The Optimist Rules
“Perpetual optimism is a force multiplier.”
– Gen. Colin Powell
Optimism is an important factor to winning the battle, both in the field and in business. Today I want to go through why optimism is so important.
Without optimism you can completely miss enormous opportunities. Take the physiocrats, an 18th century group of French economists. They argued that the only way to create value in the world was through agriculture and that manufacturing produced no gain in wealth.
Imagine the new business owner who bought into this pessimistic view and shut down his operations. As we now know, not a great business strategy.
Around the same time, Adam Smith, the modern father of economics, wrote the Wealth of Nations. Here’s a contrasting, optimistic view from Smith:
“Five years have seldom passed away in which some book or pamphlet has not been published pretending to demonstrate … that the country was depopulating, agriculture neglected, manufacturing decaying and trade undone.”
I think we can say who won the day. But what’s fascinating is you can pick up on those very same themes today or even 20 or 50 years ago. It’s a little bit in our nature.
Fast forward 200 years and you find Nobel laureate Daniel Kahneman addressing how one of the factors in behavioral finance is negativity bias. Negativity bias says that you’re more likely to focus on negative events and give them more credibility than positive events.
Why would we do this? Why is it that over 60% of the words in the English language for emotions are for negative emotions? You would think we would have learned by now.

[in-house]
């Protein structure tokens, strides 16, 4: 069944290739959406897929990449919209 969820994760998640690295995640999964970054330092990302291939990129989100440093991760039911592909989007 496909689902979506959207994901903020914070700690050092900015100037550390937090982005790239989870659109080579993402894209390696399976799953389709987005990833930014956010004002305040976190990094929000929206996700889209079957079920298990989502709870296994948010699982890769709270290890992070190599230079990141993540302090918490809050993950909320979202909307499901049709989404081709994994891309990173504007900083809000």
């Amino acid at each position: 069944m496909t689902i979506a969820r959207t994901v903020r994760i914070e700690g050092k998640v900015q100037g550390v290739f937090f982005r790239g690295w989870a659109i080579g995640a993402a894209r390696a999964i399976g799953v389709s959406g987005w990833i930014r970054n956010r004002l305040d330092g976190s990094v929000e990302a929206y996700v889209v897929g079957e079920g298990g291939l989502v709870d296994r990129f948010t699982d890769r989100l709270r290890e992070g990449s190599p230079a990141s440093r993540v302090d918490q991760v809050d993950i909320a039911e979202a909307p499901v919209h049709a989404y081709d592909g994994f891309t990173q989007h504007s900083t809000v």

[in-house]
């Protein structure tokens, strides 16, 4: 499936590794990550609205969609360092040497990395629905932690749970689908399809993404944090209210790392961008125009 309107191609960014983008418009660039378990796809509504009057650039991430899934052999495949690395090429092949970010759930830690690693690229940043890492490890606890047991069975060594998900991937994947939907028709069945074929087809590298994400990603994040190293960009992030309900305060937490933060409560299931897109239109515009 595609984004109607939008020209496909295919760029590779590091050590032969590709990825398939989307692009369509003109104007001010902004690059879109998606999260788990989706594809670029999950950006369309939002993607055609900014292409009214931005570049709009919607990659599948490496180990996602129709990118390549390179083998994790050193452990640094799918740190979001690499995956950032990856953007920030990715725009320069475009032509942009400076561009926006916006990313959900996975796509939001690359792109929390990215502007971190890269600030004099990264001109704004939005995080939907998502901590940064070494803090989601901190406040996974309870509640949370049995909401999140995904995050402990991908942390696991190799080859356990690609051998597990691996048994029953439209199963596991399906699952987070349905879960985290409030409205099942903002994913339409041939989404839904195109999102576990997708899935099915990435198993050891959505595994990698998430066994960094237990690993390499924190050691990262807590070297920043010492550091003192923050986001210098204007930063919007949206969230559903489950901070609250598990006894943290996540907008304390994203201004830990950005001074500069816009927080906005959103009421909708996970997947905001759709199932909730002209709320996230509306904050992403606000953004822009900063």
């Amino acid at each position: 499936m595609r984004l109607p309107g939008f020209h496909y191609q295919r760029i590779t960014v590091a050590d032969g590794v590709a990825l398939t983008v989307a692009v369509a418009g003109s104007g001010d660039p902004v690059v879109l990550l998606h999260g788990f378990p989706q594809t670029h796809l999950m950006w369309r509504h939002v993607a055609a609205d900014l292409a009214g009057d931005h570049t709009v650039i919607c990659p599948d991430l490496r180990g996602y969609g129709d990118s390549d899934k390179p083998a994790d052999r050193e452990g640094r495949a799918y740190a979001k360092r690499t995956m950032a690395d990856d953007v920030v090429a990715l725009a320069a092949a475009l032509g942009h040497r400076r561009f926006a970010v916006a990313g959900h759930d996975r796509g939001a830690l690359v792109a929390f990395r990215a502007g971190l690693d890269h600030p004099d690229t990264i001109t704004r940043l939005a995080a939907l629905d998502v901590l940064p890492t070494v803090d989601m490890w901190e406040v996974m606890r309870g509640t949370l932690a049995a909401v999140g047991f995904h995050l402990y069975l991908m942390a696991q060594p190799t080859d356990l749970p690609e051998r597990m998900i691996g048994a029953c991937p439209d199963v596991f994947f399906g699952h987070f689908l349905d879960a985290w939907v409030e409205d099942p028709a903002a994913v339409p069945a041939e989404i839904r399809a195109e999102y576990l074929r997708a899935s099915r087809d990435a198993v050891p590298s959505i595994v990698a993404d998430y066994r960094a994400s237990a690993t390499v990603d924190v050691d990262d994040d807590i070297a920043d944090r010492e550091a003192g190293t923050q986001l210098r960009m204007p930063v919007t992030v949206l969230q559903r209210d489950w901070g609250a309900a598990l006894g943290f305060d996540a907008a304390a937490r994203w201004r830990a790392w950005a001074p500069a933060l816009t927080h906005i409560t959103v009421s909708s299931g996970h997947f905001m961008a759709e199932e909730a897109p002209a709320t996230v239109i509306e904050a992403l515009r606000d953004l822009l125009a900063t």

Well, we’re kind of wired this way. It’s part of the make-up of our brain. There’s this little almond-shaped group of nuclei in the center of our brain called the amygdala. It sits on top of the brain stem and all it does all day long is look for something to fear.
How can we combat this? We can’t exactly rewire our brain. A healthy dose of optimism, rational optimism, will help.
I recommend two books that can help you reinforce your optimism. One is a book by Matt Ridley called The Rational Optimist. It’s a great read, and Matt makes some very strong arguments why it makes sense to be a rational optimist today.
The second book is Abundance co-authored by Peter Diamandis. Peter is the fellow who, back in 1996, put together the X PRIZE. The prize was a $10 million award for the first privately funded group that could put a spacecraft carrying passengers into orbit around the earth two separate times within two weeks.
That prize was won in 2004 by one of the 26 groups that competed without government aid, spending a fraction of what you would expect.
The point here is that optimism is a huge driver to being successful in business. It’s the rational optimists, the ones that are oriented toward optimism, who make the biggest difference out there.
To jumpstart your optimism today, sign up for this blog and we’ll send you a copy of The Rational Optimist. It’s a great read.
Next time, we’ll address how optimism operates in our world.
So until next time, enjoy!
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